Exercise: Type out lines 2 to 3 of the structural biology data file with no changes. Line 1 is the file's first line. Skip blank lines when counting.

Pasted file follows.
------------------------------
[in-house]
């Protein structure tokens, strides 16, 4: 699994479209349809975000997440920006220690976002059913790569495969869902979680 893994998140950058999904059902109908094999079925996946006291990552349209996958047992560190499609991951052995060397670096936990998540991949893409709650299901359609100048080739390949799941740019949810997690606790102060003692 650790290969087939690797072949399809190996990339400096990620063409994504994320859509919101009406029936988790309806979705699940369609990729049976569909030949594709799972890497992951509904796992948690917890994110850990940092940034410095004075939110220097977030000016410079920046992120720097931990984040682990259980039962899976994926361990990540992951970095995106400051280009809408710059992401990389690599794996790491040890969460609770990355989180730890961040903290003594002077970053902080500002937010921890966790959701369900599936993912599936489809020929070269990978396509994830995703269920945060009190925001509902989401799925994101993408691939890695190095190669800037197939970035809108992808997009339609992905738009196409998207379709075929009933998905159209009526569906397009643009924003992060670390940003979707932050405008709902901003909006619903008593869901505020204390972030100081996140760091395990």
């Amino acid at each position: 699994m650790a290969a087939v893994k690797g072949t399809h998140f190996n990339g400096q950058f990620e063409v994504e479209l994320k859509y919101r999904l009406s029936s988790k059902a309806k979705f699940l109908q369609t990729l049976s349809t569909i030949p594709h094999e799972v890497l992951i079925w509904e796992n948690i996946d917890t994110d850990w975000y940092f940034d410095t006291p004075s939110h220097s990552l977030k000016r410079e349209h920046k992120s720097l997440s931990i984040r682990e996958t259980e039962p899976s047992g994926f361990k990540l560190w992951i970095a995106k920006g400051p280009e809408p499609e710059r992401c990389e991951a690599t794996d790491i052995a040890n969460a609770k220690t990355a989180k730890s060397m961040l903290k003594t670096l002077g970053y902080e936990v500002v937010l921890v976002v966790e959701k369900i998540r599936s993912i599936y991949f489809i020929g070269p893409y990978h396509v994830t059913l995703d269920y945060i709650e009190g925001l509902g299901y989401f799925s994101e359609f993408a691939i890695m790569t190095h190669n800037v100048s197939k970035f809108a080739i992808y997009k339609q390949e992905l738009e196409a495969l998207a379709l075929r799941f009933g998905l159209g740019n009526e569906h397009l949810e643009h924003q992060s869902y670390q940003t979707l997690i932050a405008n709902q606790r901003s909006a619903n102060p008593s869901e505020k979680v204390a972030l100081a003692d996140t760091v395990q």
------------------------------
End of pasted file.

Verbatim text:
């Protein structure tokens, strides 16, 4: 699994479209349809975000997440920006220690976002059913790569495969869902979680 893994998140950058999904059902109908094999079925996946006291990552349209996958047992560190499609991951052995060397670096936990998540991949893409709650299901359609100048080739390949799941740019949810997690606790102060003692 650790290969087939690797072949399809190996990339400096990620063409994504994320859509919101009406029936988790309806979705699940369609990729049976569909030949594709799972890497992951509904796992948690917890994110850990940092940034410095004075939110220097977030000016410079920046992120720097931990984040682990259980039962899976994926361990990540992951970095995106400051280009809408710059992401990389690599794996790491040890969460609770990355989180730890961040903290003594002077970053902080500002937010921890966790959701369900599936993912599936489809020929070269990978396509994830995703269920945060009190925001509902989401799925994101993408691939890695190095190669800037197939970035809108992808997009339609992905738009196409998207379709075929009933998905159209009526569906397009643009924003992060670390940003979707932050405008709902901003909006619903008593869901505020204390972030100081996140760091395990």
């Amino acid at each position: 699994m650790a290969a087939v893994k690797g072949t399809h998140f190996n990339g400096q950058f990620e063409v994504e479209l994320k859509y919101r999904l009406s029936s988790k059902a309806k979705f699940l109908q369609t990729l049976s349809t569909i030949p594709h094999e799972v890497l992951i079925w509904e796992n948690i996946d917890t994110d850990w975000y940092f940034d410095t006291p004075s939110h220097s990552l977030k000016r410079e349209h920046k992120s720097l997440s931990i984040r682990e996958t259980e039962p899976s047992g994926f361990k990540l560190w992951i970095a995106k920006g400051p280009e809408p499609e710059r992401c990389e991951a690599t794996d790491i052995a040890n969460a609770k220690t990355a989180k730890s060397m961040l903290k003594t670096l002077g970053y902080e936990v500002v937010l921890v976002v966790e959701k369900i998540r599936s993912i599936y991949f489809i020929g070269p893409y990978h396509v994830t059913l995703d269920y945060i709650e009190g925001l509902g299901y989401f799925s994101e359609f993408a691939i890695m790569t190095h190669n800037v100048s197939k970035f809108a080739i992808y997009k339609q390949e992905l738009e196409a495969l998207a379709l075929r799941f009933g998905l159209g740019n009526e569906h397009l949810e643009h924003q992060s869902y670390q940003t979707l997690i932050a405008n709902q606790r901003s909006a619903n102060p008593s869901e505020k979680v204390a972030l100081a003692d996140t760091v395990q």